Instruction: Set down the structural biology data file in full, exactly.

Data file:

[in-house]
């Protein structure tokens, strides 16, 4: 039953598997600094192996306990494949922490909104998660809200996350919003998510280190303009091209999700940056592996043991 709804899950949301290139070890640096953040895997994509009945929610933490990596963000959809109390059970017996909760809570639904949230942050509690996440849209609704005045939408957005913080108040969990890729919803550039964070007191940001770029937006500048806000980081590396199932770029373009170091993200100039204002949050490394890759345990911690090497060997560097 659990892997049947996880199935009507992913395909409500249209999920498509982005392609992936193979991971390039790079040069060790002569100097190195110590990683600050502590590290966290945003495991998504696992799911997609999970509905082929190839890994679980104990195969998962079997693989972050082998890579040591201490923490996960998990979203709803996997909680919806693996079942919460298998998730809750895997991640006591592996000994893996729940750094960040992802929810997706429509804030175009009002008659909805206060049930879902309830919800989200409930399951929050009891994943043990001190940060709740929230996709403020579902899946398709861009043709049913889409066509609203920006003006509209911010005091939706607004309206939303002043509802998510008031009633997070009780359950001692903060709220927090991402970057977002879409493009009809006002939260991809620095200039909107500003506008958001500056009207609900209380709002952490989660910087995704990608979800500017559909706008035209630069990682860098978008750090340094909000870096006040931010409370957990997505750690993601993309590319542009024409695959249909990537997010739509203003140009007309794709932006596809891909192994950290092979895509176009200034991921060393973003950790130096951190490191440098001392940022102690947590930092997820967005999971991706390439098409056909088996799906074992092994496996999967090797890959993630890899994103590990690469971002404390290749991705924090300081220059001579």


[in-house]
């Protein structure tokens, strides 16, 4: 039953598997600094192996306990494949922490909104998660809200996350919003998510280190303009091209999700940056592996043991 709804899950949301290139070890640096953040895997994509009945929610933490990596963000959809109390059970017996909760809570639904949230942050509690996440849209609704005045939408957005913080108040969990890729919803550039964070007191940001770029937006500048806000980081590396199932770029373009170091993200100039204002949050490394890759345990911690090497060997560097 659990892997049947996880199935009507992913395909409500249209999920498509982005392609992936193979991971390039790079040069060790002569100097190195110590990683600050502590590290966290945003495991998504696992799911997609999970509905082929190839890994679980104990195969998962079997693989972050082998890579040591201490923490996960998990979203709803996997909680919806693996079942919460298998998730809750895997991640006591592996000994893996729940750094960040992802929810997706429509804030175009009002008659909805206060049930879902309830919800989200409930399951929050009891994943043990001190940060709740929230996709403020579902899946398709861009043709049913889409066509609203920006003006509209911010005091939706607004309206939303002043509802998510008031009633997070009780359950001692903060709220927090991402970057977002879409493009009809006002939260991809620095200039909107500003506008958001500056009207609900209380709002952490989660910087995704990608979800500017559909706008035209630069990682860098978008750090340094909000870096006040931010409370957990997505750690993601993309590319542009024409695959249909990537997010739509203003140009007309794709932006596809891909192994950290092979895509176009200034991921060393973003950790130096951190490191440098001392940022102690947590930092997820967005999971991706390439098409056909088996799906074992092994496996999967090797890959993630890899994103590990690469971002404390290749991705924090300081220059001579």